We discovered four or five competitors offering comparable products after only 30 minutes of searching. They were charging anywhere between 5% and 100% more than my client.
It was an eye-opening moment for the client.
So, let’s look at how do we raise our prices?
I’ll tell you about one of the models we use.
We decided to implement gradual price increases. Rather than making a big leap, we did this so that our confidence in the price and price point could grow over time.
Some of our programmes debuted at a lower cost than competitors. We were selling comparable programmes at a fraction of the cost of our competitors. We embarked on a journey with those programmes in order to transition them to a more sustainable pricing model.
Because of the nature of our training business, we have a large number of customers. Every year, thousands of customers. We decided to price to the market, and as soon as it began to sell well, we increased the price incrementally.
Every month, we’d raise the price. We’d raise the price until we found the pricing sweet spot.
One of the first programmes we launched sold for £400. We were getting a lot of positive feedback, and it was selling like hotcakes. Over the course of a year, we raised the price to reflect our increased confidence. We raised the price as our confidence in the product’s pricing grew and demand remained stable. We now sell that item for more than £2000. The programme has evolved and improved over time, but the core product remains the same.
That’s how we’ve done it in the past. We’ve changed and shifted the prices to reflect our confidence. We did avoid making a significant price change. In the course of a year, we made the necessary improvements, and the price doubled. I’m all for incremental price increases. It helps you reach a point where you’re confident with your prices.
Now we’ve looked at how we can change the pricing, let’s unpack the drivers that make people want to buy at a higher price.
Some of you in this room may be selling a commodity service or product. I’ve worked with various businesses that price above their competitors. One of the businesses cost around three times as much as some of their competitors.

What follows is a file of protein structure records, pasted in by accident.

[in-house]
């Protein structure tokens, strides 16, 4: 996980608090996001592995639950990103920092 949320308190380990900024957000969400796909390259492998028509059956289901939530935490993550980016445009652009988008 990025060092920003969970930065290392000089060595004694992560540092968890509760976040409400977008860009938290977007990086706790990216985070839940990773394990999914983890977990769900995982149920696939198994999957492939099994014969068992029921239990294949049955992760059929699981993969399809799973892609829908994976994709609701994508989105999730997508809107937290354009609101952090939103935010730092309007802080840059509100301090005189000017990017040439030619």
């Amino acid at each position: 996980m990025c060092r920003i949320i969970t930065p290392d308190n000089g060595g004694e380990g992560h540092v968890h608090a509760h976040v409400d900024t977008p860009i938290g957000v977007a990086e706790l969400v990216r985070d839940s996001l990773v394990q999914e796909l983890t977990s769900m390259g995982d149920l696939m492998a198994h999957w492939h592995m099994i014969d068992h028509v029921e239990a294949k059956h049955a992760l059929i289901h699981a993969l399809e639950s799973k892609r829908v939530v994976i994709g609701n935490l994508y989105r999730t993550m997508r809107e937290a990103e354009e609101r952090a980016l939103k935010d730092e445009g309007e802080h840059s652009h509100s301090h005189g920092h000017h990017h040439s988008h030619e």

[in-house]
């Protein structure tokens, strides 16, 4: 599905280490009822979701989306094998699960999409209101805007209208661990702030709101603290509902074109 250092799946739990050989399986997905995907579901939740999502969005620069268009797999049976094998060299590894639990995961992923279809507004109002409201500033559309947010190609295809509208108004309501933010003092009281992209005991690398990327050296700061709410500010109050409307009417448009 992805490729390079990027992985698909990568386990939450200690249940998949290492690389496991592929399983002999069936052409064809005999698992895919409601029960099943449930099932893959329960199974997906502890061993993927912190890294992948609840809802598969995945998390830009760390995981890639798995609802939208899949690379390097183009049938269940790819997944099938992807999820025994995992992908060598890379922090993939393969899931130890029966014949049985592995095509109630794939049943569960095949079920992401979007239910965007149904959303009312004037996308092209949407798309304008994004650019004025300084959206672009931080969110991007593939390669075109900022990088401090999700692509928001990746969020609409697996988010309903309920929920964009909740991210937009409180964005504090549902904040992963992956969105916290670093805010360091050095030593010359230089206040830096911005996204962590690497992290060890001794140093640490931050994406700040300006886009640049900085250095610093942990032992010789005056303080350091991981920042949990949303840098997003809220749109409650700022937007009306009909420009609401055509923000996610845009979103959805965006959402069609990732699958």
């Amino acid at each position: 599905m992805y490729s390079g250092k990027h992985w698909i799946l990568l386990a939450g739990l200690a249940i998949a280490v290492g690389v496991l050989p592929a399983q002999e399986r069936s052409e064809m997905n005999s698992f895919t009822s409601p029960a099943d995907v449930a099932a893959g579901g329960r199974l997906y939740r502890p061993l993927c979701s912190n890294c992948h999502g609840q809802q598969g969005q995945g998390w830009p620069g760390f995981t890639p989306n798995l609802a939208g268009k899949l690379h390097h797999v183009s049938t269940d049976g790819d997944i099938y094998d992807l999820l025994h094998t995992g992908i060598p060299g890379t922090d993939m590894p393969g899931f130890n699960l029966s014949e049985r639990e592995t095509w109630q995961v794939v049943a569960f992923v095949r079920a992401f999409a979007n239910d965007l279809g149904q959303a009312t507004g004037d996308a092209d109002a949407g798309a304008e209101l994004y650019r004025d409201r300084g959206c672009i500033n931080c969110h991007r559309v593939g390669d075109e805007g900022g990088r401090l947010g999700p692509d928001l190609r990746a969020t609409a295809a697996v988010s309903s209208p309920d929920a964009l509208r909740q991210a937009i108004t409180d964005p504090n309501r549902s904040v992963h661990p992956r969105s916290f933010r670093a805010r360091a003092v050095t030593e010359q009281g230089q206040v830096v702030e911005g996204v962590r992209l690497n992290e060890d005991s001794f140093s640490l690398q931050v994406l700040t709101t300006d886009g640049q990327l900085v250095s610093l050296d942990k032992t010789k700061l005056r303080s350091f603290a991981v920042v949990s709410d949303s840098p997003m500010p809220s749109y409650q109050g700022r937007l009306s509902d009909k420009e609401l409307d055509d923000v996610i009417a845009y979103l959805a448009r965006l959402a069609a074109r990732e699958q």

They’re selling a commoditized product for three times the price. and they are a multi-billion-pound company. How do they get into that space to be able to do that?
It takes another shift. A shift away from the features and specifications of the product or service to a value selling model.
It’s not about the features or specifications when it comes to selling at a higher price range. It’s about what the product or the service creates for the customer.
Value-driven sales and marketing.
Position your product or service around the difference it makes to the client.
For you to sell on value, there must be two things:
Customer Challenges and Pain Points as well as Desired Goals and Outcomes.
The customer must have a challenge a problem or a pain point. That’s number one, that’s point A. .Then the customer needs to be seeking a result or outcome for that challenge, point B. If I’m a business that’s struggling with A. My goal is to get to B.
The gap between A and B is how your product or service creates value for your customers.
You enable people to go from their pain (A) to their outcome (B). That’s where you can double, triple, quadruple ten times your price. You’re focused on the value you can deliver.
The value of that gap determines your price. How much you can charge is determined by the difference between A and B. Do your market research and learn what are the big challenges your customer has.
What are their long-term objectives and opportunities?
What role does my product or service play in getting them from point A to point B?
If a company is losing money, that could be their point A